So, here's this new area, it's about 123,000 square miles, kind of the size of New Mexico, to give you a perspective. How big this area, the search area is, when you see it on a little map, it quite looks small, but of course, it's really massive. Also, this is that search area. And under the water here, we've got this broken ridge in this plateau. And this is the depth of the water. It's almost in some of these areas, farther south where the first search area was, it's almost the depth of Mount Everest. Just think of that going down. Now, this, between about 1.2 miles on the north size of the search area, the depth of the water is going to two miles. It gets to four on the southern area of this search quadrant. So, there really is quite a difference. And this is that area, right? It looks small, but, again, it's the size of New Mexico, more or less. In terms of weather, weather has been rough. It's not as rough farther north at this latitude, but on the whole, we've had about 48 hours of good weather. Next storm, unfortunately, moving in Sunday night and Monday. Here's the radar showing the storms that move in, it's going to bring some rain and some winds and, of course, low visibilities again coming in Sunday night and Monday. So it has kind of a nice rear stretch, but that's going to change weather-wise.
PAUL: All right, Alexandra Steele, thank you so much. Great explanation there.
BLACKWELL: You know, we don't want to lose sight of the families, these 239 families that are waiting for some signs, some news. And Malaysia is trying to give some hope to those families of Flight 370.
PAUL: Top minister, really I think raising eyebrows today saying, miracles do happen. We're going to take you live to Malaysia's capital and talk more about what he's saying on behalf of himself and the families.
BLACKWELL: We'll have more coverage on missing Flight 370 in just a few minutes. But first, another big story we're following, Vladimir Putin has reached out to President Obama to talk about the crisis in Ukraine. And the Russian president called the U.S. president, and they agreed to have their top diplomats meet to discuss proposals to resolve the situation peacefully.
PAUL: Now, according to U.S. officials, there are 40,000 Russian troops along the Ukraine's border right now. Karl Penhaul is live from the Ukraine-Russian border. Karl, I've seen other reports from Ukraine saying there's about 88,000 troops there. What can you assess of the number of troops? And is Moscow's excuse that they're there for military exercises credible?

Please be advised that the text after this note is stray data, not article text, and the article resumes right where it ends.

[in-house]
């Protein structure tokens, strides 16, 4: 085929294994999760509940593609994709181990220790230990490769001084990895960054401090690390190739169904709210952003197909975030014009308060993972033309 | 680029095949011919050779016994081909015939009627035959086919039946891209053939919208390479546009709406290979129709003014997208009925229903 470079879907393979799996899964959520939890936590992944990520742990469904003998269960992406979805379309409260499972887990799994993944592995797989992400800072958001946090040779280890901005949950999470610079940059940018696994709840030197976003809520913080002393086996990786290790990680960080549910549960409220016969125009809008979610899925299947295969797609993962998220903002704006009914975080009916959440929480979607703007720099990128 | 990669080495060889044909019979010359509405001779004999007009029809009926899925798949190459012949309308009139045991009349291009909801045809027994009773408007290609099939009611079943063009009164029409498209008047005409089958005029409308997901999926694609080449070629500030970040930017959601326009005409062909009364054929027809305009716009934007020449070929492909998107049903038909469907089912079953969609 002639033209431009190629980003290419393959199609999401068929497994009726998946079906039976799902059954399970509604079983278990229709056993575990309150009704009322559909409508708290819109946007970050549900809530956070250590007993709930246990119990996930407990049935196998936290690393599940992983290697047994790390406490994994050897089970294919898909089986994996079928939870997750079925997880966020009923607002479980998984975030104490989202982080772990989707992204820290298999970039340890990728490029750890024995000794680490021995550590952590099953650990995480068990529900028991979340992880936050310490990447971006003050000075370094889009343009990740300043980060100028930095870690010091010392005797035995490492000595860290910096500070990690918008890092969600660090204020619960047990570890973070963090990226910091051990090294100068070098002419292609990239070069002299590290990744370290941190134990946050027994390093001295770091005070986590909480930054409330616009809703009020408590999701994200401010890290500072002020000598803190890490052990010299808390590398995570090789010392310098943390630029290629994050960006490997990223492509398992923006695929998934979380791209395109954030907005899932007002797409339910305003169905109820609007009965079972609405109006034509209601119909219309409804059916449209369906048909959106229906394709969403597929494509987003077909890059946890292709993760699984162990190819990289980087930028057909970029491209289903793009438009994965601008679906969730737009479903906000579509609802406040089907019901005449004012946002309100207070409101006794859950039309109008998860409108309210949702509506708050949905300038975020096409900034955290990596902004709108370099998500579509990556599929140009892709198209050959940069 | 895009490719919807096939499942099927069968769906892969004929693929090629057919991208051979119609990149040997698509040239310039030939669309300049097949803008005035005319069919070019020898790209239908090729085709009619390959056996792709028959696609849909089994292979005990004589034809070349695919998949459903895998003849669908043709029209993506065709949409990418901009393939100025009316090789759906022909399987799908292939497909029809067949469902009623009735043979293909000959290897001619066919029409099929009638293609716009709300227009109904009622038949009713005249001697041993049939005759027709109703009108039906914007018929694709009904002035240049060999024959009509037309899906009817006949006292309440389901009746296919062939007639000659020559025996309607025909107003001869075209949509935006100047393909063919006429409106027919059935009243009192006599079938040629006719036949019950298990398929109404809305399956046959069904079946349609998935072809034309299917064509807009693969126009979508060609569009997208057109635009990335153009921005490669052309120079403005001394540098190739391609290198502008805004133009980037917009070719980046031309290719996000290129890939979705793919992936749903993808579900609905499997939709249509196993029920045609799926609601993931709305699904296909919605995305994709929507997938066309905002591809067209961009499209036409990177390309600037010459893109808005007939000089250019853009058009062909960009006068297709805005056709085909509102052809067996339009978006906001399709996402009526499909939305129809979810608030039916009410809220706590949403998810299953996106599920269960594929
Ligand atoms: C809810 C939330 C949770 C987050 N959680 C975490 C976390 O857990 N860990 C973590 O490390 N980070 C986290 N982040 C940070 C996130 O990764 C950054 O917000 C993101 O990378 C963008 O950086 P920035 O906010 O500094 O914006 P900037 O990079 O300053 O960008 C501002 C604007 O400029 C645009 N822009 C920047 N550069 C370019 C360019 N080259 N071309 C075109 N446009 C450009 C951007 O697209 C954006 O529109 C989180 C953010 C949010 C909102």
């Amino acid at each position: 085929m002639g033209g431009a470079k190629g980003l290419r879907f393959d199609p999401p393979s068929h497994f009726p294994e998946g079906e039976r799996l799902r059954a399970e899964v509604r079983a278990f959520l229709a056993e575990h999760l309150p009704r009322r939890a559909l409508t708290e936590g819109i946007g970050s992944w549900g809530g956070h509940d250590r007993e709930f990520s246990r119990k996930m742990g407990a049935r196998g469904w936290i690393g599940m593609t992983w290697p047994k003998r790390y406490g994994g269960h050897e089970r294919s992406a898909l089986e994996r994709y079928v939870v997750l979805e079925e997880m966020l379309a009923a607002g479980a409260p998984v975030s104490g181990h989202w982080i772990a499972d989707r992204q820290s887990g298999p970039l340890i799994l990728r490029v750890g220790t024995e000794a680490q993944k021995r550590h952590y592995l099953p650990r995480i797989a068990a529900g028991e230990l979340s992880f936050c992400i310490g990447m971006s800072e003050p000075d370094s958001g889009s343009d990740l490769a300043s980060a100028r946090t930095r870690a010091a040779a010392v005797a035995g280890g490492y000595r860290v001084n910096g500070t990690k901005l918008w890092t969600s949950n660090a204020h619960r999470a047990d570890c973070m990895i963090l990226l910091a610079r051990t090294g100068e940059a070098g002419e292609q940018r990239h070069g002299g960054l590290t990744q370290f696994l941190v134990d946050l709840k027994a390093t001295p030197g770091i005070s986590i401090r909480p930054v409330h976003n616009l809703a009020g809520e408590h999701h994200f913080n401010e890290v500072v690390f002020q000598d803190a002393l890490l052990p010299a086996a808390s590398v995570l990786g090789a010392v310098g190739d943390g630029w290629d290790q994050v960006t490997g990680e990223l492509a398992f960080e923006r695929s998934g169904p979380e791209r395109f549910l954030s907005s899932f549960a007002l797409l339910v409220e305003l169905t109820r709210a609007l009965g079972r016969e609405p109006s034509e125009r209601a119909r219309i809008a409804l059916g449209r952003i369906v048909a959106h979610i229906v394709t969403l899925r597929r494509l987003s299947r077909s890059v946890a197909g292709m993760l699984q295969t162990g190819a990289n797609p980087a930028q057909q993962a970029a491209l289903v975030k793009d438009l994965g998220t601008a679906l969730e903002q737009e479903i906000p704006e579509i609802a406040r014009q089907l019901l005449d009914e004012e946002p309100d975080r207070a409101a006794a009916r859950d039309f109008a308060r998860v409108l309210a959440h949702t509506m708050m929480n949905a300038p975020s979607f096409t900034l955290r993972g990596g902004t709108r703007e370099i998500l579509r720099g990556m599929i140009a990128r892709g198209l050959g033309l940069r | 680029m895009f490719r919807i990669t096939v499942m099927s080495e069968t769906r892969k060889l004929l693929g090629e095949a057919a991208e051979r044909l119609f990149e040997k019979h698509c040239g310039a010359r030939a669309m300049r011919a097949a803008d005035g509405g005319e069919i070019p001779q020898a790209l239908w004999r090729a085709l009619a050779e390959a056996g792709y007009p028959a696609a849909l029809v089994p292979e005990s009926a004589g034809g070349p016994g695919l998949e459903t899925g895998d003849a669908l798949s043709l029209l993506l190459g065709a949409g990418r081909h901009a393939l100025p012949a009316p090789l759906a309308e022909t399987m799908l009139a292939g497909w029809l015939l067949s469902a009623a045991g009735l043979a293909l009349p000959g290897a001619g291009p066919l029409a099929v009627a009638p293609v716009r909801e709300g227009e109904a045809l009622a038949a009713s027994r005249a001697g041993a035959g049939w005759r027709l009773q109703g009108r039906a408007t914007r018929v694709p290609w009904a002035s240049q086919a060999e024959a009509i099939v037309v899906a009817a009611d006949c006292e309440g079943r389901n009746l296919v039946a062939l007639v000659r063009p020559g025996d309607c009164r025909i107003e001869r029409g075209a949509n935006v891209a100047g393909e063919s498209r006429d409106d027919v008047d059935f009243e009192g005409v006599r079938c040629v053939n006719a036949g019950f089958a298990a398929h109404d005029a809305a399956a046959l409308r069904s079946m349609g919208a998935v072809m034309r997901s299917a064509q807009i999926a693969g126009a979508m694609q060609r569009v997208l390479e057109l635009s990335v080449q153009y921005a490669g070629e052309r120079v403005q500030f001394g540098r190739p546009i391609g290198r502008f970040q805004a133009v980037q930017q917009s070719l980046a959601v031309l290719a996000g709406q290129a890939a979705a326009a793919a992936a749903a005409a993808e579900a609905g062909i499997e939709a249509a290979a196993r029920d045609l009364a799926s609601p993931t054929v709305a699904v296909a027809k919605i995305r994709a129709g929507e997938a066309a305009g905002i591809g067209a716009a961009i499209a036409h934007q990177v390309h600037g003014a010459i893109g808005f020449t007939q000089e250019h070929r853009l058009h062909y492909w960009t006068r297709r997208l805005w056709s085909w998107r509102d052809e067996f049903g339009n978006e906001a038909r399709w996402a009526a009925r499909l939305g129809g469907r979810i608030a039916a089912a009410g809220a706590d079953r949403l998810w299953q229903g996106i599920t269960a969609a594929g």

KARL PENHAUL, CNN CORRESPONDENT: Yeah, it should take the differences in the Ukrainian government, as the Pentagon talking about (INAUDIBLE) troops on the Russian side, the Ukrainian government putting a number out there almost twice as high. But really I think what the Ukrainian government is talking about, is both the troops, the Russian troops massed on that border. And also troops a little bit further back from the border who could potentially come into Ukraine in a second wave. What both the Pentagon and the Ukrainian government agree on is that those troop numbers have increased significantly in the last few days.
And also, intelligence reports points to the fact that the Russians are bringing in tanks and also attack helicopters on trains, right up to that border area. Both say that now forces are so close to the border that they could roll into Ukraine without any warning whatsoever. Are these reports credible that the Russians could roll into Ukraine? Well, a lot of politics going on there? We have heard in the last few moments Foreign Minister Sergey Lavrov in Russia saying that he has no intention of coming across into Ukraine. But at the same time, in the last few days we have heard comments from President Putin ratcheting up the propaganda machine saying that he believes that Russians speakers, the ethnic Russians who live in Ukraine are under threat from ultra-nationalists in Ukraine. That's the same argument that he used to roll into Crimea.
BLACKWELL: All right. Karl Penhaul there for us there reporting live this morning. Karl, thank you very much.
PAUL: We're so glad that you're starting your morning with us.
BLACKWELL: Yes, for the next hour of your "NEW DAY" starts right now.
PAUL: Take a nice deep breath, you made it to Saturday. And I know that it feels good for you. I'm Christi Paul.
BLACKWELL: Always does. I'm Victor Blackwell. 7:00 here now on the East Coast. It's "NEW DAY" Saturday.